Up Front and Personal

Treat the Disabled With Equal Dignity

Until I was 15 years old, I never had to think about whether the building I was in had an elevator or escalator. Stairs worked just as well for me. 

Suddenly, that changed whenever I spent time with my mother. Though she always had back problems — she claims her ruptured discs were damaged at 9 years old in a seesaw accident — it never became an all-encompassing factor in her life until her struggles with extreme anemia were compounded, and it became difficult for her to walk. 

Whenever my mother visits me in New York City, she is confronted by the sights of towering skyscrapers and deep, subterranean subway stations, many of them accessible via stairs, which she is often incapable of taking. 

There is a need for facilities that are compliant with the Americans with Disabilities Act (ADA) and it should be a right for wheelchair users as well as anyone who may not have a visible disability. 

In a pastoral statement, the U.S. Conference of Catholic Bishops said that one of the prominent notes of Jesus’ earthly ministry was concern for people with disabilities. Throughout the New Testament, people with disabilities became witnesses to the healing miracles of Christ. The parish is the door to participation in the faith, it says, and it is the responsibility of the leadership to make sure that door is always open. 

Even my family’s decision on where we will attend Mass is made based on accessibility. We are fortunate, however, that my apartment is within walking distance of a church where climbing only a small flight of stairs is necessary to enter.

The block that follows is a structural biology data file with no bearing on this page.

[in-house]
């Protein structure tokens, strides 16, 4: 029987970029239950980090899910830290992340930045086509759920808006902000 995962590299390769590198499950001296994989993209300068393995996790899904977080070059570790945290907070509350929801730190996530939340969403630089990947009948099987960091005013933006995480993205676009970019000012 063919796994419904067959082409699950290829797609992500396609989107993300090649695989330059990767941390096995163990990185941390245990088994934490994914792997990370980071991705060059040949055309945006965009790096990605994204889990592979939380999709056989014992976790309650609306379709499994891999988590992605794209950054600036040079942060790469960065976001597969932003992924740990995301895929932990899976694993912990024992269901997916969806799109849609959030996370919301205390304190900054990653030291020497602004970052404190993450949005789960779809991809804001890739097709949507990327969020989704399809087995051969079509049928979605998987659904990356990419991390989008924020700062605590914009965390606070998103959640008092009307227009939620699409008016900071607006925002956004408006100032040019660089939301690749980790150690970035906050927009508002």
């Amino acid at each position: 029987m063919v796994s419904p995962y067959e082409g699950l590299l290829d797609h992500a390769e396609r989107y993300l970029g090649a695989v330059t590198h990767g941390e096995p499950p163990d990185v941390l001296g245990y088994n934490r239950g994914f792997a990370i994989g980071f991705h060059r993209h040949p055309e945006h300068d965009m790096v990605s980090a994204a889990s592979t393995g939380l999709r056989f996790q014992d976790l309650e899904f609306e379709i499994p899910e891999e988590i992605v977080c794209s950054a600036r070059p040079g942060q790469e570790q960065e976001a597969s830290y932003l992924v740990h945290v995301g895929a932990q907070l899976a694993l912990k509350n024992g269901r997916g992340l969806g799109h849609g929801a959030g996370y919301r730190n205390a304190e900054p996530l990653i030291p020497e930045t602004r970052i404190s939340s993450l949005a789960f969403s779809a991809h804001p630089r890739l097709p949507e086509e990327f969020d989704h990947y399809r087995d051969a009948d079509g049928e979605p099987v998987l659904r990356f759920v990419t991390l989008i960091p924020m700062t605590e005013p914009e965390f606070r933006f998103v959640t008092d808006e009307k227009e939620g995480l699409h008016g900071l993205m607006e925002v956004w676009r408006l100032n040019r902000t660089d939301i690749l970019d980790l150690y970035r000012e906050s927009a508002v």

Otherwise, we would need to find an ADA-compliant church. Because they are religious facilities, churches are exempt from laws mandating accessibility. Accessibility on the part of churches is completely by choice, and given the hefty cost of building an elevator in old churches, a vast majority do not have one. 

While she refuses to miss a Sunday Mass, my mother’s weakness and inclination toward dizziness can affect her Mass-attendance experience, if we are not careful. 

When my mother, who lives in Kentucky, wants to visit other churches in New York City, we have to take public transportation. But she’s unable to make the 15-minute walk to the subway station nearest to where I live, so we must take the bus. 

She could get down the stairs at the subway station nearest to where I live, but I would be concerned about how much of a struggle it would be for her to exit that station once we returned, as it is not one of the 27% system-wide that are considered fully accessible. 

Even when they are meant to be accessible, the escalators or elevators in subway stations are often out of service. It can be heartbreaking to look at my mother and wonder how we will be able to leave a station. 

Going upstairs is difficult for her, and beyond that, there are many people who do not shy away from throwing insensitive comments at her for disrupting the bustling flow of urban transit traffic. 

To the churches that are aware of the population of parishioners who need additional accommodations, I say, thank you. To the Christians who decide kindness is more important than insulting a 53-year-old woman who may move more slowly than they do, thank you. 

People who have physical limitations have nothing wrong with them beyond a medical diagnosis, and they should be treated with the human dignity that the Church proclaims they deserve. The way in which those who are different are treated in society is a measurement of that society’s moral vision. 

The need for ADA-compliant facilities never became clear to me until I was 15 years old. Now, there are times when it is all I can think about.

Alicia Venter is a Staff Writer for The Tablet.